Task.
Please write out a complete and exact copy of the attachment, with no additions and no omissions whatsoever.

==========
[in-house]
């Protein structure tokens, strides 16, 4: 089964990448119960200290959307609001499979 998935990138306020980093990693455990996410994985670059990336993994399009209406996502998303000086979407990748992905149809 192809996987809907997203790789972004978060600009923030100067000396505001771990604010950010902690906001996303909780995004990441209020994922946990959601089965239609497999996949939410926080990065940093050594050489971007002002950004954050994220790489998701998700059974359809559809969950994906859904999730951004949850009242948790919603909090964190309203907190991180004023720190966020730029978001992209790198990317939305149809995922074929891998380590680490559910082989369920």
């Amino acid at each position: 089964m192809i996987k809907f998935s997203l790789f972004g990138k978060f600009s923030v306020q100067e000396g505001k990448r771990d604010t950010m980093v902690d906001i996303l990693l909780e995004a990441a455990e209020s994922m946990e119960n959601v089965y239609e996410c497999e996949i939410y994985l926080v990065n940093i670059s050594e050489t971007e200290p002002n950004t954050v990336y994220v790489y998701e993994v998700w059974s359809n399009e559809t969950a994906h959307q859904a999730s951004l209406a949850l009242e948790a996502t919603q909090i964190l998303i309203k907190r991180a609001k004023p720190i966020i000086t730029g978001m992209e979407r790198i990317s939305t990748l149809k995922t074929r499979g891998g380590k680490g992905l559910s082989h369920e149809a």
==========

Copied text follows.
[in-house]
């Protein structure tokens, strides 16, 4: 089964990448119960200290959307609001499979 998935990138306020980093990693455990996410994985670059990336993994399009209406996502998303000086979407990748992905149809 192809996987809907997203790789972004978060600009923030100067000396505001771990604010950010902690906001996303909780995004990441209020994922946990959601089965239609497999996949939410926080990065940093050594050489971007002002950004954050994220790489998701998700059974359809559809969950994906859904999730951004949850009242948790919603909090964190309203907190991180004023720190966020730029978001992209790198990317939305149809995922074929891998380590680490559910082989369920």
């Amino acid at each position: 089964m192809i996987k809907f998935s997203l790789f972004g990138k978060f600009s923030v306020q100067e000396g505001k990448r771990d604010t950010m980093v902690d906001i996303l990693l909780e995004a990441a455990e209020s994922m946990e119960n959601v089965y239609e996410c497999e996949i939410y994985l926080v990065n940093i670059s050594e050489t971007e200290p002002n950004t954050v990336y994220v790489y998701e993994v998700w059974s359809n399009e559809t969950a994906h959307q859904a999730s951004l209406a949850l009242e948790a996502t919603q909090i964190l998303i309203k907190r991180a609001k004023p720190i966020i000086t730029g978001m992209e979407r790198i990317s939305t990748l149809k995922t074929r499979g891998g380590k680490g992905l559910s082989h369920e149809a």